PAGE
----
As I walk down D Street Extension into the wilds of West Petaluma, it is a relief to find that the road is smoother than when I was a teenager and that “Hell Driving” through the hills was a rite of passage – I realize now that it was just Darwinism on wheels. The county line falls on San Antonio Creek, which I guess once had a native name that was replaced by a missionary. Saint Anthony was the patron saint of lost and stolen items, including land, it seems.

The elbow joint that connects Sonoma and Marin counties is the Cie Fromagerie Française Marin, alias the Fromagerie (marinfrenchcheese.com). It has picnic tables, a pond, and some sort of floating fowl – I’m not a birder, I don’t play “Name That Duck”. To me, they are all water chickens. It is a perfect stop for motorists and cyclists. If you grew up in these areas like me, the cheese factory was a favorite school trip aside from the funky smell of aged cheese that once permeated the place. It’s over now, and you no longer have to stick your nose into your Izod polo shirt to avoid it. Ironically, I miss the smell now. Double irony: I also wear a mask.

Further west is a striking illustration of the effects of climate change in real time: the mud puddle that was once the Nicasio Reservoir. Where has all the water gone? It never happened due to our truncated rainy season. Fire departments in the region are already alerting citizens to potential fire hazards. Walk past and see if you can spot the vertebrae of the long-parched sea monster, “Nicasio Nell”.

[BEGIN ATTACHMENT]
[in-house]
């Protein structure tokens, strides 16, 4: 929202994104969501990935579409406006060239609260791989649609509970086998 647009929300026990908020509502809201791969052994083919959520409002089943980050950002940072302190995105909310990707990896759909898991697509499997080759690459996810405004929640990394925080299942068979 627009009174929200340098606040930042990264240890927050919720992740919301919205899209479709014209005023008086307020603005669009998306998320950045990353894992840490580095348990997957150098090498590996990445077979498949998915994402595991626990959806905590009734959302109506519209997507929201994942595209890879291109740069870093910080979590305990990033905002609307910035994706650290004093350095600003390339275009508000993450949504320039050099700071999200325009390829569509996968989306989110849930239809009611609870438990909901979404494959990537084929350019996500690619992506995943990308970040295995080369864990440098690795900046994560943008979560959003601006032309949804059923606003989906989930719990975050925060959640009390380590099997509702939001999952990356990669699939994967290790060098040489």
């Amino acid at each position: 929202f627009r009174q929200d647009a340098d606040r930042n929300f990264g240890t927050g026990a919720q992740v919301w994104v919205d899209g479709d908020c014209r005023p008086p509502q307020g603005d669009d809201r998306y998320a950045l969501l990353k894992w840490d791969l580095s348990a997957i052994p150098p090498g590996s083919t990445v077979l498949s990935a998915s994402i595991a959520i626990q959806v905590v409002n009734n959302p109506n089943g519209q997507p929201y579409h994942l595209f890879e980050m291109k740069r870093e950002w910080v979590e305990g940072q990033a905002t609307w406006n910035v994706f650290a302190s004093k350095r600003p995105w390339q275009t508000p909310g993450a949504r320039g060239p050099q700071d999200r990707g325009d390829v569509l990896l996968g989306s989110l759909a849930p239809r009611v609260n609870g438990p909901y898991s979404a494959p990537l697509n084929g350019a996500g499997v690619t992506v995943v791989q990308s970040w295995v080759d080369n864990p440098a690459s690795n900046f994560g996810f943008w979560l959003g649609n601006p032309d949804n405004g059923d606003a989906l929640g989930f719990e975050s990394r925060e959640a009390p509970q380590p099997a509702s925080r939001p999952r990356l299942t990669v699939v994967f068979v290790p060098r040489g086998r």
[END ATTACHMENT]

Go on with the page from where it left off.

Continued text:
What is the difference between Pt. Reyes and Pt. Reyes Station? Everyone I stopped on the street to ask where we were were tourists and thought they were in Pt. Reyes. I left some there.

The best way to assess a city’s intellectual health is to visit its local bookstore. pt. Reyes Books (ptreyesbooks.com) is, like my Chron His colleague Nick Marino put it: “The Platonic Ideal of a Modern Independent Bookstore,” which means visitors are likely surrounded by connoisseurs of Marin County. pt. Reyes Books is a browser’s paradise and a buyer’s moral obligation.

Since a good book can nourish the soul, pass by for a coffee and a pastry courtesy of Bovine bakery (bovinebakeryptreyes.com) can nourish the body. The beloved bakery has adapted to the times and offers convenient walk-in service, with its usual line of dedicated customers now taking to the streets. In theory, the line could be long enough that you end up across the street at Toby’s feed barn (tobysfeedbarn.com), a “working general store and feed barn that has served the community since 1942,” according to its website. Toby’s offers a variety of fresh, organic produce as well as pet food, hay and grains. Toby’s coffee bar also has a CBD latte for $ 7.25, which in all respects is well worth it.
Also worth doing is traveling the 7.7 miles west to pt. Reyes National Seashore (nps.gov/pore/index.htm), which the National Park Service describes as a “natural sanctuary, a haven of peace.” And, for once, the government is right. You are respectfully invited to have fun with over 1,500 species of plants and animals; but beware, as there is a red flag fire warning in effect at the moment. “Outdoor burning is not recommended” is the understatement of the year. So leave the barbecue at home and enjoy the fresh air.